Unfortunately, these artistic initiatives are far from being widely accepted by the communities they challenge, Mer Khamis has often received death threats, and there have been several criminal attempts at setting fire to the Jenin Freedom Theater – initiated by residents of the Jenin refugee camps.


Liberating the minds and voices of young women through theater is already a courageous and dangerous step forward, but liberating their bodies an altogether radical step in a society that closely monitors the ways young women are supposed to behave. Dance appears to be one of those “final frontiers” that Palestinian youth choose to navigate and cross in defiance of moral taboos and obstacles that permeates Palestinian society.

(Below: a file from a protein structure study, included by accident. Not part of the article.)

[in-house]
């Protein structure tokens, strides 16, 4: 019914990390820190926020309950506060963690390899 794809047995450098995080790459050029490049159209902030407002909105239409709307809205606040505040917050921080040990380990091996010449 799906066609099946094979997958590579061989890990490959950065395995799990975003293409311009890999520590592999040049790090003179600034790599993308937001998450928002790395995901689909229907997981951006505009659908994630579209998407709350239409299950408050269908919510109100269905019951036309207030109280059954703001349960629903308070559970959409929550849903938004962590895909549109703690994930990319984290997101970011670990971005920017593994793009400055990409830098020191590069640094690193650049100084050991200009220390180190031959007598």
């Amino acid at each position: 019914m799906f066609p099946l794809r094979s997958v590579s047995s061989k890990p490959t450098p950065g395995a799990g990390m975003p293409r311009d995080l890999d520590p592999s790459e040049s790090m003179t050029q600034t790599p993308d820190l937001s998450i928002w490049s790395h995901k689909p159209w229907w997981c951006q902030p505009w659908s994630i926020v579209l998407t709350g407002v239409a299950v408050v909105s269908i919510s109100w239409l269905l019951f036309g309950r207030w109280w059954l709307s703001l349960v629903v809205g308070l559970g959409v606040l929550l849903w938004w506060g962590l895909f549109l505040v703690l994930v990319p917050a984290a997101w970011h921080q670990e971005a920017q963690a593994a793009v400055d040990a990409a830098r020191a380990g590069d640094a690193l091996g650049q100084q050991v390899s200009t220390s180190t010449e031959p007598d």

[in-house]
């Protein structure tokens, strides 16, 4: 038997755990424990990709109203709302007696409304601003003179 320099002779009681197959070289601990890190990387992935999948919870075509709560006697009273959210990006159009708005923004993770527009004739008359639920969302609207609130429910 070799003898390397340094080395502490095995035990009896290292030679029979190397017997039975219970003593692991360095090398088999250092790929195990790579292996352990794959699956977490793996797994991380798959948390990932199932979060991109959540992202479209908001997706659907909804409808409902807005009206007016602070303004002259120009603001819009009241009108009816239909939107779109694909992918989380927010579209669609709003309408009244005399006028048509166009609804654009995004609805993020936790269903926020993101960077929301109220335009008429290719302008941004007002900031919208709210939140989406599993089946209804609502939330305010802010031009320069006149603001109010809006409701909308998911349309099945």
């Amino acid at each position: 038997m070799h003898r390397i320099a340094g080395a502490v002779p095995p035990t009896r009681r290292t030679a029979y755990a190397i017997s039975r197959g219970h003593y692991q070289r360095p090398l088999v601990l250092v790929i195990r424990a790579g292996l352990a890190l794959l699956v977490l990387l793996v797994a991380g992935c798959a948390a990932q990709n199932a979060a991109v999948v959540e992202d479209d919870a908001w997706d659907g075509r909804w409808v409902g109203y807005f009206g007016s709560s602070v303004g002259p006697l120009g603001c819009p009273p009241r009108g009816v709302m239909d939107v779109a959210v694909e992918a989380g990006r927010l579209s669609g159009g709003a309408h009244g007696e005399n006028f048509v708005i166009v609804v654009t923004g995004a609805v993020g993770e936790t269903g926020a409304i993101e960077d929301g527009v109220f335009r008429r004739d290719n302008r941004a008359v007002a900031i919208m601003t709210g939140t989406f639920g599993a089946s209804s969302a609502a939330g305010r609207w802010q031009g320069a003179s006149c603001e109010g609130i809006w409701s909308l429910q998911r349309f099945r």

Traditional dance is of course not the issue, as the revival of folk dance poses no threat to society and, on the contrary, has been considered an essential feature of cultural resistance to the occupation. Mastery of traditional dance forms offers young Palestinians a solid cultural education and understanding of their identity. Participation in alternative and Western dance forms (tango, salsa, modern and jazz) risks open a Pandora’s box of what is seen as free bodies and therefore free sexuality. Oriental dance such as belly dancing is one of the most sensual and provocative dances in the world, but it in many Middle Eastern countries, it is only practiced among women where they indeed enjoy dancing in all freedom far from men’s “lusting” eyes. How can young people liberate all dance forms in Palestine so they can be recognized as respectable and public artistic forms for all audiences, both male and female?